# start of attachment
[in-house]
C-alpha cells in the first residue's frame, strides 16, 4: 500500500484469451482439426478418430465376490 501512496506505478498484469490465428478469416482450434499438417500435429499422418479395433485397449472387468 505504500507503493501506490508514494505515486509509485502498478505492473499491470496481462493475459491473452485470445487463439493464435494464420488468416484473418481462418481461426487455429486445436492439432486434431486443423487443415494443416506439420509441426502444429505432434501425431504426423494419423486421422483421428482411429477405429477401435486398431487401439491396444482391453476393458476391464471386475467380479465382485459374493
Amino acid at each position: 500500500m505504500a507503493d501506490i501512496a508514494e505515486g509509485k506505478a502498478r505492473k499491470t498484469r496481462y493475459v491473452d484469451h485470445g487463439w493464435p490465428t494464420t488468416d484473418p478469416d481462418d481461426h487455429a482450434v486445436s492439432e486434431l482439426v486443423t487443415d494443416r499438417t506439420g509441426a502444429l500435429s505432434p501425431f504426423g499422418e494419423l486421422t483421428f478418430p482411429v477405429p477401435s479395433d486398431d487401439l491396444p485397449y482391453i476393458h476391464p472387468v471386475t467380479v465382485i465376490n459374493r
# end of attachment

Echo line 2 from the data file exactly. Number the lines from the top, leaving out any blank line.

C-alpha cells in the first residue's frame, strides 16, 4: 500500500484469451482439426478418430465376490 501512496506505478498484469490465428478469416482450434499438417500435429499422418479395433485397449472387468 505504500507503493501506490508514494505515486509509485502498478505492473499491470496481462493475459491473452485470445487463439493464435494464420488468416484473418481462418481461426487455429486445436492439432486434431486443423487443415494443416506439420509441426502444429505432434501425431504426423494419423486421422483421428482411429477405429477401435486398431487401439491396444482391453476393458476391464471386475467380479465382485459374493